"RICHARD M. MCMURRY, a native of Atlanta, Georgia, is a historian, author, and lecturer of Civil War history. He graduated from the Virginia Military Academy, earned a PhD in history from Emory University, and taught at Valdosta State University and North Carolina State University. He has written four major books on the western theater, one of which was awarded the Laney Prize, and many articles and essays for history journals and magazines. Dr. McMurry compiled a biographical encyclopedia of the alumni of the Virginia Military Institute who served in the Civil War."
Some quotes follow:
"First, we must understand that symbols like the Confederate Flag have no intrinsic meaning. The meanings symbols carry is that which humans attach from their own learning. Thus, any viewer of a symbol is free to assign it any range of meanings. The symbol itself, then is constant, but the value symbolized is not. Assuming that the Confederate Flag is an element of our culture, it becomes neccesary to define culture. Stephen M. Fjellman, in his book Vinyl Leaves, defines cultre as: "a public, more-or-less shared set of symbols, meanings, understandings, and beliefs people use to make sense of and reproduce their normal lives." Culture and symbols, like the Confederate Flag, can be shared on an international, local, regional, economic, racial, ethnic, or family level, all of which can overlap forming an infinite array of possibilities. Herein lies the source of controversy over the Confederate flag.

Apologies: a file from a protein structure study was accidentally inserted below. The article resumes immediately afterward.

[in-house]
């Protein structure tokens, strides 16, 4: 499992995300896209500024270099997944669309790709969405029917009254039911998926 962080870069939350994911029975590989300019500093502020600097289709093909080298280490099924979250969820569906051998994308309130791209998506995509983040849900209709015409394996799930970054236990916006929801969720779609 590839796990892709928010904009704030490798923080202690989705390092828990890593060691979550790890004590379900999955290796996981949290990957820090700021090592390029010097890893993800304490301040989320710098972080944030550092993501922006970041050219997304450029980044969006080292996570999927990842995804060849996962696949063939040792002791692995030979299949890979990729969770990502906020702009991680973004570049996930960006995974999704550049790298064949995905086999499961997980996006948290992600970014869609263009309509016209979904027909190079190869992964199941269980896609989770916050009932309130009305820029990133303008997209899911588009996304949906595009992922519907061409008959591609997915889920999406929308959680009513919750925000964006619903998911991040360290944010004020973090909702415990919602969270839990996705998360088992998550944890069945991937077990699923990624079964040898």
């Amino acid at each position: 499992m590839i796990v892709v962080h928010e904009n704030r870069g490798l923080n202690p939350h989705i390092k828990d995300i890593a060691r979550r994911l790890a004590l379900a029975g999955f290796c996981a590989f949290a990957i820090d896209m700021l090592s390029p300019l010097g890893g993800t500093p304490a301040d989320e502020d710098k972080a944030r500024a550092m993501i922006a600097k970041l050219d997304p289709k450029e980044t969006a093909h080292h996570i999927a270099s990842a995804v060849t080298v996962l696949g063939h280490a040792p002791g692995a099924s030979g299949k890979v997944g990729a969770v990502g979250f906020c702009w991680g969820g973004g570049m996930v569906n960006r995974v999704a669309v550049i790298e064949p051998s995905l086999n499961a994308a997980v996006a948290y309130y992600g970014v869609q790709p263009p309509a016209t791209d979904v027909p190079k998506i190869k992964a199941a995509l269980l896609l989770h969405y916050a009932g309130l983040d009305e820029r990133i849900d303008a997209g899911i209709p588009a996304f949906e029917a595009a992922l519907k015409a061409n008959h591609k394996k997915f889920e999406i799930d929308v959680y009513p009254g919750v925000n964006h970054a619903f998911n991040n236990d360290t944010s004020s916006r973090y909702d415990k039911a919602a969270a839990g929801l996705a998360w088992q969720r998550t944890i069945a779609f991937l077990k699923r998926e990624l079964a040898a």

Semiotics is the term for this "study of signs." Semiotics involves a sort of unpacking of signs by looking at them not as having any natural meaning, but as constructs reproducing society's beliefs. As Valetin Volosinov put it: "Whenever a sign is present, ideology is present" (cited in Chandler). For a more detailed explanation of Semiotics, see Daniel Chandler's Semiotics for Beginners."
"The flag was a symbol of the Confederate States of America, the losing party in the Civil War. Volumes upon volumes have been written about the causes of the Civil War, but most historians agree slavery was the one single issue without which the war could have been avoided. The war was not fought over slavery in the South, but slavery in the territories, especially those acquired from Mexico in 1848. Southerner's feared any kind of government regulation of their "peculiar institution," and saw the outlawing of slavery in the territories as a sure sign that slavery in the South would soon end as well. "
The current flap is an update of civil rights movement and the issue of white supremacy.